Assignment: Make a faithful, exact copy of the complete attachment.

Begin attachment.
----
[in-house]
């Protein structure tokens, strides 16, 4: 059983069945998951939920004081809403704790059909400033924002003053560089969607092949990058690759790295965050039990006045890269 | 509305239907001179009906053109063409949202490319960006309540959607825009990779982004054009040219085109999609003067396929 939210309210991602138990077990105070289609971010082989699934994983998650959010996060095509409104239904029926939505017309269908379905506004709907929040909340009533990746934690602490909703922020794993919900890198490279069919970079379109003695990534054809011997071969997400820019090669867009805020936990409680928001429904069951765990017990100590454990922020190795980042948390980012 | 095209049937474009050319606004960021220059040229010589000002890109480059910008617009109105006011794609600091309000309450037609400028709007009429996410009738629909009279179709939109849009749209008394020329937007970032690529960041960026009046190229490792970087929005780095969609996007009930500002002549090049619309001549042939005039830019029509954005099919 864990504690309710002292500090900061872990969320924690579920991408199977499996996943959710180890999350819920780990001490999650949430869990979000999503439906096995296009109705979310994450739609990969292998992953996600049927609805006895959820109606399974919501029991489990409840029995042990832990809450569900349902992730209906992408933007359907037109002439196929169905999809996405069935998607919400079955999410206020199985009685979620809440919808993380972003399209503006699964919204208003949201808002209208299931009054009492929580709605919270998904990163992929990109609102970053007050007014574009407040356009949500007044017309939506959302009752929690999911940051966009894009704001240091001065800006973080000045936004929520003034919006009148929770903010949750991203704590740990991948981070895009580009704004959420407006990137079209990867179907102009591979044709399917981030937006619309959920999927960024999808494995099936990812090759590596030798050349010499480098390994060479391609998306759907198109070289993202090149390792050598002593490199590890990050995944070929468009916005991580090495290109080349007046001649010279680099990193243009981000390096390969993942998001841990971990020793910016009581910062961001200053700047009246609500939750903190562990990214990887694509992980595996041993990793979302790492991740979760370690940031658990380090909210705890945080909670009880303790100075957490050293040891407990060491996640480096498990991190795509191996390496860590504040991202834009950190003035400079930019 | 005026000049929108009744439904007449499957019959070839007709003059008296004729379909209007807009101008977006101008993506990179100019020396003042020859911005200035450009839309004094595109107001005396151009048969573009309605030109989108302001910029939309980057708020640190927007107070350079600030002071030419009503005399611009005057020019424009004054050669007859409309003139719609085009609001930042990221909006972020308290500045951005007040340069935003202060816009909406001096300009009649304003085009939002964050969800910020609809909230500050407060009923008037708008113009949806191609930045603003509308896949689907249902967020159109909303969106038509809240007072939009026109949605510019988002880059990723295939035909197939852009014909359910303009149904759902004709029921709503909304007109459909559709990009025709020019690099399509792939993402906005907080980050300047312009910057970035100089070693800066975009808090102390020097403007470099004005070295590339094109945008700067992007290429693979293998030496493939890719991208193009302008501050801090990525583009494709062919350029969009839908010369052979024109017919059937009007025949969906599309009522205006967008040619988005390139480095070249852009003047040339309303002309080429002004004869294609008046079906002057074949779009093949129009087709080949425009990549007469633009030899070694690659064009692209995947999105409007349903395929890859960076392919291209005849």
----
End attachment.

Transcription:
[in-house]
């Protein structure tokens, strides 16, 4: 059983069945998951939920004081809403704790059909400033924002003053560089969607092949990058690759790295965050039990006045890269 | 509305239907001179009906053109063409949202490319960006309540959607825009990779982004054009040219085109999609003067396929 939210309210991602138990077990105070289609971010082989699934994983998650959010996060095509409104239904029926939505017309269908379905506004709907929040909340009533990746934690602490909703922020794993919900890198490279069919970079379109003695990534054809011997071969997400820019090669867009805020936990409680928001429904069951765990017990100590454990922020190795980042948390980012 | 095209049937474009050319606004960021220059040229010589000002890109480059910008617009109105006011794609600091309000309450037609400028709007009429996410009738629909009279179709939109849009749209008394020329937007970032690529960041960026009046190229490792970087929005780095969609996007009930500002002549090049619309001549042939005039830019029509954005099919 864990504690309710002292500090900061872990969320924690579920991408199977499996996943959710180890999350819920780990001490999650949430869990979000999503439906096995296009109705979310994450739609990969292998992953996600049927609805006895959820109606399974919501029991489990409840029995042990832990809450569900349902992730209906992408933007359907037109002439196929169905999809996405069935998607919400079955999410206020199985009685979620809440919808993380972003399209503006699964919204208003949201808002209208299931009054009492929580709605919270998904990163992929990109609102970053007050007014574009407040356009949500007044017309939506959302009752929690999911940051966009894009704001240091001065800006973080000045936004929520003034919006009148929770903010949750991203704590740990991948981070895009580009704004959420407006990137079209990867179907102009591979044709399917981030937006619309959920999927960024999808494995099936990812090759590596030798050349010499480098390994060479391609998306759907198109070289993202090149390792050598002593490199590890990050995944070929468009916005991580090495290109080349007046001649010279680099990193243009981000390096390969993942998001841990971990020793910016009581910062961001200053700047009246609500939750903190562990990214990887694509992980595996041993990793979302790492991740979760370690940031658990380090909210705890945080909670009880303790100075957490050293040891407990060491996640480096498990991190795509191996390496860590504040991202834009950190003035400079930019 | 005026000049929108009744439904007449499957019959070839007709003059008296004729379909209007807009101008977006101008993506990179100019020396003042020859911005200035450009839309004094595109107001005396151009048969573009309605030109989108302001910029939309980057708020640190927007107070350079600030002071030419009503005399611009005057020019424009004054050669007859409309003139719609085009609001930042990221909006972020308290500045951005007040340069935003202060816009909406001096300009009649304003085009939002964050969800910020609809909230500050407060009923008037708008113009949806191609930045603003509308896949689907249902967020159109909303969106038509809240007072939009026109949605510019988002880059990723295939035909197939852009014909359910303009149904759902004709029921709503909304007109459909559709990009025709020019690099399509792939993402906005907080980050300047312009910057970035100089070693800066975009808090102390020097403007470099004005070295590339094109945008700067992007290429693979293998030496493939890719991208193009302008501050801090990525583009494709062919350029969009839908010369052979024109017919059937009007025949969906599309009522205006967008040619988005390139480095070249852009003047040339309303002309080429002004004869294609008046079906002057074949779009093949129009087709080949425009990549007469633009030899070694690659064009692209995947999105409007349903395929890859960076392919291209005849």